- 4. They also involve a "following" after. There is little point to self-denial and cross-taking if the direction one takes is still one's own. Paul taught that men will often do the "self-denial" and "cross-bearing" thing for personal "reputation" issues (1 Corinthians 13:1-3). This is taking one's own direction, and it is fruitless in terms of Jesus' teaching. But the larger question is this: what did "following Jesus" mean in day-by-day terms?
- a. In the historical setting, at the most "physical" level, the meaning was tied to going wherever Jesus went and doing whatever He told one to do.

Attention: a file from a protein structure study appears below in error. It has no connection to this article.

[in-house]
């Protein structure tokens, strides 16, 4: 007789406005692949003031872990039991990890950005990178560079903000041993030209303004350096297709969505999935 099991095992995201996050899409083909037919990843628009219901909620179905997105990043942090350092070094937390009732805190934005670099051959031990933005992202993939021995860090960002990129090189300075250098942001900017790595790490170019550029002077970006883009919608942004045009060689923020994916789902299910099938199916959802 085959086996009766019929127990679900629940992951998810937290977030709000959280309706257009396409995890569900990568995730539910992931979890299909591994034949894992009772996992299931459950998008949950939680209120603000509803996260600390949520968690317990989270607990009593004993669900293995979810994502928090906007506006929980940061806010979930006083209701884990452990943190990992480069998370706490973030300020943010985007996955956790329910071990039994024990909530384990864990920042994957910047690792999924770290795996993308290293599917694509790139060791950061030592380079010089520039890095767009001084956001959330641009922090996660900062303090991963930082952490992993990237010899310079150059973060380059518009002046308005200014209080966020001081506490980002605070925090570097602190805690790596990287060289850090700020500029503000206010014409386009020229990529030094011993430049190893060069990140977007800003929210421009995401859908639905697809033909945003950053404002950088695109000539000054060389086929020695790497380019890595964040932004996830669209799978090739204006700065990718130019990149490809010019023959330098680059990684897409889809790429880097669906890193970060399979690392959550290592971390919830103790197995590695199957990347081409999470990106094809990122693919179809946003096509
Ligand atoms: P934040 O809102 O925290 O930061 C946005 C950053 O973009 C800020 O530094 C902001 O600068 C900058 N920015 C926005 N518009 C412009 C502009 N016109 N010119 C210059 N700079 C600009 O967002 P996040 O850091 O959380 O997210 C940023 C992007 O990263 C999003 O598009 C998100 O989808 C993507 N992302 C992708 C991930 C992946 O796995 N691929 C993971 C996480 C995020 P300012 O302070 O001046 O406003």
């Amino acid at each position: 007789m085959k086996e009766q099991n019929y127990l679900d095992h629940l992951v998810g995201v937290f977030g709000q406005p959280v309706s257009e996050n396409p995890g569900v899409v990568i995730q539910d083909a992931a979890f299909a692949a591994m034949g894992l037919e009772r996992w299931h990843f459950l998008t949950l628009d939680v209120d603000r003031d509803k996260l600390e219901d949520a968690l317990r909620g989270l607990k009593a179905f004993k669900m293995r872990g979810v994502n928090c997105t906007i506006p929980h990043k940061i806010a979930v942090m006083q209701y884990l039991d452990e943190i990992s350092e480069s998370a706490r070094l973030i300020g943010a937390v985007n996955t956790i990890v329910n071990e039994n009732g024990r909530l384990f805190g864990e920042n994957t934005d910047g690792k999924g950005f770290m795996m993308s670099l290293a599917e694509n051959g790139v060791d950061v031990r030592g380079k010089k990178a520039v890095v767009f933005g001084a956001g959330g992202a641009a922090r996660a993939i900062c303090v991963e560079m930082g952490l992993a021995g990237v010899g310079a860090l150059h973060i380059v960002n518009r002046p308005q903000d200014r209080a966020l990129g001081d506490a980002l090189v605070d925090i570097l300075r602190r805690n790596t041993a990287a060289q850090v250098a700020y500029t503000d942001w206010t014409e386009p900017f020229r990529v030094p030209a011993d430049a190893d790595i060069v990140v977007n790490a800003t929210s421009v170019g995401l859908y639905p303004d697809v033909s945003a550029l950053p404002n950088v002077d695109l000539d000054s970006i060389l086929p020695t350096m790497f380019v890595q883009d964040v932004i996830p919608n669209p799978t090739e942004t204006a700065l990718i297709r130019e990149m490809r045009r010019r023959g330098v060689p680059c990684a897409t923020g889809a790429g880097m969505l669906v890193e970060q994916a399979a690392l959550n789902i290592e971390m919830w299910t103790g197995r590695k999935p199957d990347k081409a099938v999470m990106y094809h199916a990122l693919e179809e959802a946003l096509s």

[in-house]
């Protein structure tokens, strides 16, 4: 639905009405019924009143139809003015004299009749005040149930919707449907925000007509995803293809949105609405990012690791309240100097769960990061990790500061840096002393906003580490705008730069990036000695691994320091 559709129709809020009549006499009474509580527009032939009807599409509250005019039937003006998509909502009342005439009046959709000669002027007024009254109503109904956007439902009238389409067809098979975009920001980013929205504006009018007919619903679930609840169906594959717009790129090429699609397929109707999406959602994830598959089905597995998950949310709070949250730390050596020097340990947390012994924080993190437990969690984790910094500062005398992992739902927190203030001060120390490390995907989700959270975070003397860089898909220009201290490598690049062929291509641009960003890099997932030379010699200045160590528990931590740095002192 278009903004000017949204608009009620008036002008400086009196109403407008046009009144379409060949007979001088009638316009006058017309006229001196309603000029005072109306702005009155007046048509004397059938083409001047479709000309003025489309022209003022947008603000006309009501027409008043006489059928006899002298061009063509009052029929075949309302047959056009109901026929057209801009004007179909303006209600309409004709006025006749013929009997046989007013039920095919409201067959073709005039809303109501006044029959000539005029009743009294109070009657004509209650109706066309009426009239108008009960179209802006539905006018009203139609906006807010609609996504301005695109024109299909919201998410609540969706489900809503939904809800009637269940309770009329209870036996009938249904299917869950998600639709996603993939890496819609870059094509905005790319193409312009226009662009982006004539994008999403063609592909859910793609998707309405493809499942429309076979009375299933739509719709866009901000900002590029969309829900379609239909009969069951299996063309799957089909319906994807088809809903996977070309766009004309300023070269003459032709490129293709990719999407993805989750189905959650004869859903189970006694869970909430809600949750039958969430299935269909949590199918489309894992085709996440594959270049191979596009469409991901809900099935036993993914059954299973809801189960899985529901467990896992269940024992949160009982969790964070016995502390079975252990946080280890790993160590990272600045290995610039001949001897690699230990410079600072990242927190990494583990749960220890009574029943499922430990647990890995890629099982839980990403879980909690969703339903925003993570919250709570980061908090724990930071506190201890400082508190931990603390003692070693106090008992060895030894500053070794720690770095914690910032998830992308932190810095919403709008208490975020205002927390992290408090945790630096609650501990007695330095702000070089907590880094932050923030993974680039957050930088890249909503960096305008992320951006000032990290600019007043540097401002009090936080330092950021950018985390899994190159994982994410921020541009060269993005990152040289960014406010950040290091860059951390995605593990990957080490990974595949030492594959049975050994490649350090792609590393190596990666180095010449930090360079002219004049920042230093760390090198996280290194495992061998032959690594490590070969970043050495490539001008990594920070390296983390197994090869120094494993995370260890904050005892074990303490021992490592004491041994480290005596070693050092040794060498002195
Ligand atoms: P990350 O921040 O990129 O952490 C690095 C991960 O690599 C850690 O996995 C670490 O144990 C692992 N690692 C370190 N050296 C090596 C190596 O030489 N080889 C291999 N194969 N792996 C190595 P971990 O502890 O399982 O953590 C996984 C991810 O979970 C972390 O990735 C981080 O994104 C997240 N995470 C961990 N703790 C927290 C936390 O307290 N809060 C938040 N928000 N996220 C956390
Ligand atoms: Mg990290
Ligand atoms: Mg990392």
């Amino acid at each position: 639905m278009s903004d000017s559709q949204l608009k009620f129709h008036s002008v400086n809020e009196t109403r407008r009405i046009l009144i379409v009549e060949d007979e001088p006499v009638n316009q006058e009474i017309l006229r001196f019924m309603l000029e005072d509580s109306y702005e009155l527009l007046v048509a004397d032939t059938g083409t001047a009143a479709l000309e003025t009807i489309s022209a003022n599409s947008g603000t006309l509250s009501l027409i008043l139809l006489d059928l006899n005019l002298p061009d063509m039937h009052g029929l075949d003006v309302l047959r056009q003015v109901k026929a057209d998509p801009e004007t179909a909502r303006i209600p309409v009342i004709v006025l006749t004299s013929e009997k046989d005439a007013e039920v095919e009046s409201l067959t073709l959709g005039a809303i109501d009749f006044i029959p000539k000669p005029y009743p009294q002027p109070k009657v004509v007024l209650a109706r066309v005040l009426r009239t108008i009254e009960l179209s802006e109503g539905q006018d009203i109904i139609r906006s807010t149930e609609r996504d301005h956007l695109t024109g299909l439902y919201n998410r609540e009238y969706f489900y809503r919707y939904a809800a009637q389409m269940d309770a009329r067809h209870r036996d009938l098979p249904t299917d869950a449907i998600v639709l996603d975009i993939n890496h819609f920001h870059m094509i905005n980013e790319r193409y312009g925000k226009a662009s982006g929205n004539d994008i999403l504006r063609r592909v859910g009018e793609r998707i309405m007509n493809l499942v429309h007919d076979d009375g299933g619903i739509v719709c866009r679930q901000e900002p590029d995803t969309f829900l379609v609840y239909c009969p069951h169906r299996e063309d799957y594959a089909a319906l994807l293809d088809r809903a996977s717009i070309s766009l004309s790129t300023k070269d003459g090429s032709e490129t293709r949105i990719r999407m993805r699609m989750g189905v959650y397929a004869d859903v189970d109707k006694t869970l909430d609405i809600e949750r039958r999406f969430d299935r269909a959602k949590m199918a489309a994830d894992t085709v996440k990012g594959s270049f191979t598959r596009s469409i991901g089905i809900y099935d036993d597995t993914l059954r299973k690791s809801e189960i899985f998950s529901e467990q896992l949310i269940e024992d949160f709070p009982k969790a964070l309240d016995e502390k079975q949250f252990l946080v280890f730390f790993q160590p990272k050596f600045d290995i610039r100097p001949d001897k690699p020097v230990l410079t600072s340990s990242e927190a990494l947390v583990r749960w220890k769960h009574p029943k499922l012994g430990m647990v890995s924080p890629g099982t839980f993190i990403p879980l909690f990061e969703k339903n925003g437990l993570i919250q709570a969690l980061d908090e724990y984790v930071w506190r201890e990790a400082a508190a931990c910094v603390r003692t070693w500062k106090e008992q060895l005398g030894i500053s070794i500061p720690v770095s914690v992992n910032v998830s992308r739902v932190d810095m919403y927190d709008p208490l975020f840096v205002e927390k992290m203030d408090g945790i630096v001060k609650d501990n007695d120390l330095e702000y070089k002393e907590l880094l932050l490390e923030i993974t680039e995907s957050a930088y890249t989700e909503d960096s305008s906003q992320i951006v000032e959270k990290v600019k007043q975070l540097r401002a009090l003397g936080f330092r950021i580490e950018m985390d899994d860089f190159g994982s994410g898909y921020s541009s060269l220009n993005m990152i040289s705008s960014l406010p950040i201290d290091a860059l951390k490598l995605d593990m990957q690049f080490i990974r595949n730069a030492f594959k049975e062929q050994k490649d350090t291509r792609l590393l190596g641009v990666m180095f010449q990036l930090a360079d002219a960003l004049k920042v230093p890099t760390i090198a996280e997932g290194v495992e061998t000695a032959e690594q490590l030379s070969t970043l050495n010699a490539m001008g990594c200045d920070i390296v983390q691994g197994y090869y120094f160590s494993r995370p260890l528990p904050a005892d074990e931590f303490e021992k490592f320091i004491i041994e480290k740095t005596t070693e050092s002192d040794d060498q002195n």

- b. However, in that historical setting, the other issues of "self" denial and "cross bearing on a daily basis" were as involved in "following" as any manner of physical activity. But these issues are not "physical" and, technically, neither was "following". Judas Iscariot was as involved in the physical activities as any of the other disciples, but one would have a time of it to argue that he was "following" in the sense that Jesus had in mind for His words. But, on the other hand, those like the man of Gadara (Luke 8:26-39) bring a "following" concept into the picture that did not include the actual physical process as he was denied that privilege, but given a task to accomplish for Jesus (8:38-39). So it might be argued that one was not "following" who was physically following and that one was "following" who was not physically following (Jesus had no patience with those who said they would "follow" but would not leave home: Luke 9:59; but He also countered John for forbidding one who "followeth not with us" by saying "he that is not against us is for us": Luke 9:49-50). Thus, as with all Truth, there are multiple considerations to take into account.